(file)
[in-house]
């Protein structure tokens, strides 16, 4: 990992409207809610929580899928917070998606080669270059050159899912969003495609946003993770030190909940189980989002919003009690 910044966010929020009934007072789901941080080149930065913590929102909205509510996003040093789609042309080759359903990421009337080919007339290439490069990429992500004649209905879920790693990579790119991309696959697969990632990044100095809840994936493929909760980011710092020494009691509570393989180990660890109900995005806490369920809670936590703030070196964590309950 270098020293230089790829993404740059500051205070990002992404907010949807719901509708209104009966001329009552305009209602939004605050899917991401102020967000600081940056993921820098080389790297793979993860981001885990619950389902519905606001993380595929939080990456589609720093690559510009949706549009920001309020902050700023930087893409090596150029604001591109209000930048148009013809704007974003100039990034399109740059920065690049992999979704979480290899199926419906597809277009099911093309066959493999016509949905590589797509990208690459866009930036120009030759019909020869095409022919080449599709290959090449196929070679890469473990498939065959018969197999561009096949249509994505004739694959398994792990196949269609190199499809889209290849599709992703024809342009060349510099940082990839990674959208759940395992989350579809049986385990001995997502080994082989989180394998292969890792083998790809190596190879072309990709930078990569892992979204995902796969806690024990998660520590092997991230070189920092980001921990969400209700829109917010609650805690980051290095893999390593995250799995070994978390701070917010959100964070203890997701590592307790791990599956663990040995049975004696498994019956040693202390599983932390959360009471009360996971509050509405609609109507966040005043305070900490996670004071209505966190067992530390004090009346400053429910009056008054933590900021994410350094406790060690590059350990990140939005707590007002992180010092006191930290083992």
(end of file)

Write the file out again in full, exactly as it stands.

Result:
[in-house]
């Protein structure tokens, strides 16, 4: 990992409207809610929580899928917070998606080669270059050159899912969003495609946003993770030190909940189980989002919003009690 910044966010929020009934007072789901941080080149930065913590929102909205509510996003040093789609042309080759359903990421009337080919007339290439490069990429992500004649209905879920790693990579790119991309696959697969990632990044100095809840994936493929909760980011710092020494009691509570393989180990660890109900995005806490369920809670936590703030070196964590309950 270098020293230089790829993404740059500051205070990002992404907010949807719901509708209104009966001329009552305009209602939004605050899917991401102020967000600081940056993921820098080389790297793979993860981001885990619950389902519905606001993380595929939080990456589609720093690559510009949706549009920001309020902050700023930087893409090596150029604001591109209000930048148009013809704007974003100039990034399109740059920065690049992999979704979480290899199926419906597809277009099911093309066959493999016509949905590589797509990208690459866009930036120009030759019909020869095409022919080449599709290959090449196929070679890469473990498939065959018969197999561009096949249509994505004739694959398994792990196949269609190199499809889209290849599709992703024809342009060349510099940082990839990674959208759940395992989350579809049986385990001995997502080994082989989180394998292969890792083998790809190596190879072309990709930078990569892992979204995902796969806690024990998660520590092997991230070189920092980001921990969400209700829109917010609650805690980051290095893999390593995250799995070994978390701070917010959100964070203890997701590592307790791990599956663990040995049975004696498994019956040693202390599983932390959360009471009360996971509050509405609609109507966040005043305070900490996670004071209505966190067992530390004090009346400053429910009056008054933590900021994410350094406790060690590059350990990140939005707590007002992180010092006191930290083992």